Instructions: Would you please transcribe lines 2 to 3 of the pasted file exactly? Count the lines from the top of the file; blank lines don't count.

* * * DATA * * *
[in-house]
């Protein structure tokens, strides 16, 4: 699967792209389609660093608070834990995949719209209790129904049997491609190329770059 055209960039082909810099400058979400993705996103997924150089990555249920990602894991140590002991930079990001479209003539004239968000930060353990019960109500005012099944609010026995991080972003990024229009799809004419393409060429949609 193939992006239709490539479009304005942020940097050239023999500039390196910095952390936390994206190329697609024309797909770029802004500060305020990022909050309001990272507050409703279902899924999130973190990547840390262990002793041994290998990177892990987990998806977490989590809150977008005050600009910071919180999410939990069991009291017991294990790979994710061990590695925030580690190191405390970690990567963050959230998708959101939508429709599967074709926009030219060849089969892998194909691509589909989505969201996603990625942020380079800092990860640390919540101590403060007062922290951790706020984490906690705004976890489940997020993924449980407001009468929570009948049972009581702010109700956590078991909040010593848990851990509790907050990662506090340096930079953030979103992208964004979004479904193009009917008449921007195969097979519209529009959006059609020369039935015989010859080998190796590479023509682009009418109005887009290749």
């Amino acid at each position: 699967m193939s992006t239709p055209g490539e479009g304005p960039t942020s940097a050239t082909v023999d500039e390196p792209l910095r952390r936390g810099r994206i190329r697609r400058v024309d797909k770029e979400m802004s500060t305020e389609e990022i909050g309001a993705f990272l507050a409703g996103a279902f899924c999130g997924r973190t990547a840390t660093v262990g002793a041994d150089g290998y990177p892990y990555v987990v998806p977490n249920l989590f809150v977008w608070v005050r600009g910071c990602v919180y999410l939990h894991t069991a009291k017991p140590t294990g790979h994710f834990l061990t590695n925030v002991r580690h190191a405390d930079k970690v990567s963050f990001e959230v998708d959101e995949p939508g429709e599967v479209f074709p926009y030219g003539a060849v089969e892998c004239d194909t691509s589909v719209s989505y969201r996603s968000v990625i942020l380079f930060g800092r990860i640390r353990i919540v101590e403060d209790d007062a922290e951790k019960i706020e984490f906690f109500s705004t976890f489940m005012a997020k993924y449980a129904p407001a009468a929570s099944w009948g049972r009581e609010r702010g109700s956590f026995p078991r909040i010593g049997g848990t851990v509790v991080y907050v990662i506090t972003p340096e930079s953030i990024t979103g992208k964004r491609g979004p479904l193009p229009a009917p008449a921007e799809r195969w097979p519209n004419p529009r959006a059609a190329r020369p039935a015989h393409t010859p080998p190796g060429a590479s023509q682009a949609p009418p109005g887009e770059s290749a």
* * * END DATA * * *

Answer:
């Protein structure tokens, strides 16, 4: 699967792209389609660093608070834990995949719209209790129904049997491609190329770059 055209960039082909810099400058979400993705996103997924150089990555249920990602894991140590002991930079990001479209003539004239968000930060353990019960109500005012099944609010026995991080972003990024229009799809004419393409060429949609 193939992006239709490539479009304005942020940097050239023999500039390196910095952390936390994206190329697609024309797909770029802004500060305020990022909050309001990272507050409703279902899924999130973190990547840390262990002793041994290998990177892990987990998806977490989590809150977008005050600009910071919180999410939990069991009291017991294990790979994710061990590695925030580690190191405390970690990567963050959230998708959101939508429709599967074709926009030219060849089969892998194909691509589909989505969201996603990625942020380079800092990860640390919540101590403060007062922290951790706020984490906690705004976890489940997020993924449980407001009468929570009948049972009581702010109700956590078991909040010593848990851990509790907050990662506090340096930079953030979103992208964004979004479904193009009917008449921007195969097979519209529009959006059609020369039935015989010859080998190796590479023509682009009418109005887009290749």
């Amino acid at each position: 699967m193939s992006t239709p055209g490539e479009g304005p960039t942020s940097a050239t082909v023999d500039e390196p792209l910095r952390r936390g810099r994206i190329r697609r400058v024309d797909k770029e979400m802004s500060t305020e389609e990022i909050g309001a993705f990272l507050a409703g996103a279902f899924c999130g997924r973190t990547a840390t660093v262990g002793a041994d150089g290998y990177p892990y990555v987990v998806p977490n249920l989590f809150v977008w608070v005050r600009g910071c990602v919180y999410l939990h894991t069991a009291k017991p140590t294990g790979h994710f834990l061990t590695n925030v002991r580690h190191a405390d930079k970690v990567s963050f990001e959230v998708d959101e995949p939508g429709e599967v479209f074709p926009y030219g003539a060849v089969e892998c004239d194909t691509s589909v719209s989505y969201r996603s968000v990625i942020l380079f930060g800092r990860i640390r353990i919540v101590e403060d209790d007062a922290e951790k019960i706020e984490f906690f109500s705004t976890f489940m005012a997020k993924y449980a129904p407001a009468a929570s099944w009948g049972r009581e609010r702010g109700s956590f026995p078991r909040i010593g049997g848990t851990v509790v991080y907050v990662i506090t972003p340096e930079s953030i990024t979103g992208k964004r491609g979004p479904l193009p229009a009917p008449a921007e799809r195969w097979p519209n004419p529009r959006a059609a190329r020369p039935a015989h393409t010859p080998p190796g060429a590479s023509q682009a949609p009418p109005g887009e770059s290749a």